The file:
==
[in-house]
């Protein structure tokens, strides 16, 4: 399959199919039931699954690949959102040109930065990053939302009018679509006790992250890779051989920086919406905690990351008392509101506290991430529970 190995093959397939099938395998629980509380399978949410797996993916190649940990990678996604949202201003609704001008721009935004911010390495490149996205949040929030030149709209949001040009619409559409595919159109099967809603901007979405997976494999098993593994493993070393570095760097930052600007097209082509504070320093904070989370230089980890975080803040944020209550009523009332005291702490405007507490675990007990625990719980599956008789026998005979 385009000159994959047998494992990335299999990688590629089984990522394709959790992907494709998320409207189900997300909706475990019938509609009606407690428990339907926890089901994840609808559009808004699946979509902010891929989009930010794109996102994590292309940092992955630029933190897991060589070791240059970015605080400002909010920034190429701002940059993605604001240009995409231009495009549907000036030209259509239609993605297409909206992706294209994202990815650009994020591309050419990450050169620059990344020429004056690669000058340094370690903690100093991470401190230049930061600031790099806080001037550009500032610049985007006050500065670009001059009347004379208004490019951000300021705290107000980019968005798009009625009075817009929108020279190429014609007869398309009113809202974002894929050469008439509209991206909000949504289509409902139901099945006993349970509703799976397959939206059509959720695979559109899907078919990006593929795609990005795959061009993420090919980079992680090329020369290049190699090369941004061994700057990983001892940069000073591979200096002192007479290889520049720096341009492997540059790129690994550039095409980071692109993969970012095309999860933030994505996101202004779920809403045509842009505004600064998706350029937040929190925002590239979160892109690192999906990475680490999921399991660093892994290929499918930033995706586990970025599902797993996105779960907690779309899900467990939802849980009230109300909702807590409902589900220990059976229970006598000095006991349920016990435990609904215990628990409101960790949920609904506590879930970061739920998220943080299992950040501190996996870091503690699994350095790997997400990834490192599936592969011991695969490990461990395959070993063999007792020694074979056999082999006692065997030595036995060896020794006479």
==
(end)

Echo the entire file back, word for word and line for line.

[in-house]
């Protein structure tokens, strides 16, 4: 399959199919039931699954690949959102040109930065990053939302009018679509006790992250890779051989920086919406905690990351008392509101506290991430529970 190995093959397939099938395998629980509380399978949410797996993916190649940990990678996604949202201003609704001008721009935004911010390495490149996205949040929030030149709209949001040009619409559409595919159109099967809603901007979405997976494999098993593994493993070393570095760097930052600007097209082509504070320093904070989370230089980890975080803040944020209550009523009332005291702490405007507490675990007990625990719980599956008789026998005979 385009000159994959047998494992990335299999990688590629089984990522394709959790992907494709998320409207189900997300909706475990019938509609009606407690428990339907926890089901994840609808559009808004699946979509902010891929989009930010794109996102994590292309940092992955630029933190897991060589070791240059970015605080400002909010920034190429701002940059993605604001240009995409231009495009549907000036030209259509239609993605297409909206992706294209994202990815650009994020591309050419990450050169620059990344020429004056690669000058340094370690903690100093991470401190230049930061600031790099806080001037550009500032610049985007006050500065670009001059009347004379208004490019951000300021705290107000980019968005798009009625009075817009929108020279190429014609007869398309009113809202974002894929050469008439509209991206909000949504289509409902139901099945006993349970509703799976397959939206059509959720695979559109899907078919990006593929795609990005795959061009993420090919980079992680090329020369290049190699090369941004061994700057990983001892940069000073591979200096002192007479290889520049720096341009492997540059790129690994550039095409980071692109993969970012095309999860933030994505996101202004779920809403045509842009505004600064998706350029937040929190925002590239979160892109690192999906990475680490999921399991660093892994290929499918930033995706586990970025599902797993996105779960907690779309899900467990939802849980009230109300909702807590409902589900220990059976229970006598000095006991349920016990435990609904215990628990409101960790949920609904506590879930970061739920998220943080299992950040501190996996870091503690699994350095790997997400990834490192599936592969011991695969490990461990395959070993063999007792020694074979056999082999006692065997030595036995060896020794006479």